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U.S., Japan reach trade agreement

Trade negotiations between the United States and Japan have led to an early agreement in the areas of market access for certain agriculture and industrial goods.

According to the Trump administration, the U.S.-Japan Trade Agreement will provide America’s farmers and ranchers enhanced market access in America’s third largest agricultural export market and will enable American producers to compete more effectively with countries that currently have preferential tariffs in the Japanese market.

“When I visited Japan in May for the G20, I made it clear that the U.S. is Japan’s best customer and we felt that relationship was not reciprocal. This agreement helps level the playing field,” said U.S. Secretary of Agriculture Sonny Perdue. “I thank President Trump and Ambassador Lighthizer for delivering on their promise to open markets around the world for America’s farmers and ranchers.”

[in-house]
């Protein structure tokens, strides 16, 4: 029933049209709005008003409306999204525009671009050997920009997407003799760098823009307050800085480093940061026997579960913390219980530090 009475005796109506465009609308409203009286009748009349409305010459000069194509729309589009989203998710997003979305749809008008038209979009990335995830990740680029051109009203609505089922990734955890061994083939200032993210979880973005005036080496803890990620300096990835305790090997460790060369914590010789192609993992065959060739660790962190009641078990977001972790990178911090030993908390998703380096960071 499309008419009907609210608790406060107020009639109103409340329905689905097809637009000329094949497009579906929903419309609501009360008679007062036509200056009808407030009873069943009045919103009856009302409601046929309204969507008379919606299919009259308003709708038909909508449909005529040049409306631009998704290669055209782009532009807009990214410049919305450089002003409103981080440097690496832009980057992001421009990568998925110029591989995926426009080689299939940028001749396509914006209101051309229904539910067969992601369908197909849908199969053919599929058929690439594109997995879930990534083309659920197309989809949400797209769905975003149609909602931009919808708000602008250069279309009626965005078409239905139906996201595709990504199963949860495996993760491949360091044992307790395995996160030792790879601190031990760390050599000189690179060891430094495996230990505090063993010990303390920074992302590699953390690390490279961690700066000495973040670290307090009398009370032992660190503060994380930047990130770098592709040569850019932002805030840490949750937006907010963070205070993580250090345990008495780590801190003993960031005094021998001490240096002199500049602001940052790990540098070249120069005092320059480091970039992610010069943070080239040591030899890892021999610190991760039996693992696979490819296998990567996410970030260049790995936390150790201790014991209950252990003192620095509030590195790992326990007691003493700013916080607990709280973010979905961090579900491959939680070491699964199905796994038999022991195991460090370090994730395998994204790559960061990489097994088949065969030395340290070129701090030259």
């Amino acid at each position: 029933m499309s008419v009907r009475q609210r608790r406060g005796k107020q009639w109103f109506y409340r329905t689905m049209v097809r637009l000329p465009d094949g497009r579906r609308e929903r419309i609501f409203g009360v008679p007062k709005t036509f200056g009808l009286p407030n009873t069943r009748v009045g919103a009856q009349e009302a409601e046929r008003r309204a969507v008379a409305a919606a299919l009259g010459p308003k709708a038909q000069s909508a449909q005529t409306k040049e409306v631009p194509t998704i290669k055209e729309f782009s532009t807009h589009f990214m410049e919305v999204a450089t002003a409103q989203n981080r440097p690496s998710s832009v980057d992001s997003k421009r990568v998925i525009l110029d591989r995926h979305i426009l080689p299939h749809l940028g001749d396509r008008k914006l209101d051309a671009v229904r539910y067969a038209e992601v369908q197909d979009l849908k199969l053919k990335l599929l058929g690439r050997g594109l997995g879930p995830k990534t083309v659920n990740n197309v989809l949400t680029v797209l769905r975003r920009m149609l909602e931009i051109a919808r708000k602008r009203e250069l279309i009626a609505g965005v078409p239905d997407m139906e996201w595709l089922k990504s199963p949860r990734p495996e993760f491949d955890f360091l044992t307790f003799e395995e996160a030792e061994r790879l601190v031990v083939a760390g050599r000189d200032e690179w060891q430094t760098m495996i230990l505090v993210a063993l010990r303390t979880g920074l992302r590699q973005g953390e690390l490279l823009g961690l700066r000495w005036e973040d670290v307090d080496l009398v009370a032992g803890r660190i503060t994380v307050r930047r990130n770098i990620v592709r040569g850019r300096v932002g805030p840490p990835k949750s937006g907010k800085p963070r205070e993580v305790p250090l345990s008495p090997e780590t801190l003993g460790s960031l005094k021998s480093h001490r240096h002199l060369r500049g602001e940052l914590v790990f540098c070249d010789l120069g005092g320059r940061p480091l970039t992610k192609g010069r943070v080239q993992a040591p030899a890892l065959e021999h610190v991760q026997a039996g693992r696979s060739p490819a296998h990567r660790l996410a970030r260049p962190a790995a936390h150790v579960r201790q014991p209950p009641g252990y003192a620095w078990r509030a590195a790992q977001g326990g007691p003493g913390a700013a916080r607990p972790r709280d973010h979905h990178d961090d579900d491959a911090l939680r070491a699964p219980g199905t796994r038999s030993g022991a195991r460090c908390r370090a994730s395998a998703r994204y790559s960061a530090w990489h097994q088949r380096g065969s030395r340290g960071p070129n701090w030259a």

Out of the $14.1 billion in U.S. food and agricultural products imported by Japan in 2018, $5.2 billion were already duty free. Under this first-stage initial tariff agreement, Japan will eliminate or reduce tariffs on an additional $7.2 billion of U.S. food and agricultural products.

“Japan is American agriculture’s fourth-largest export destination and vital to the livelihood of hundreds of thousands of farms and the families who live on them,” said American Farm Bureau President Zippy Duvall. “This agreement, once signed, will lower tariffs and put U.S. farmers and ranchers on a level playing field to compete in Japan with countries that participate in the Trans-Pacific Partnership. That’s good news.”

Since this agreement does not require congressional approval, the details of the agreement will be finalized in the coming weeks with the goal to have it kick into operation Jan. 1, 2020.

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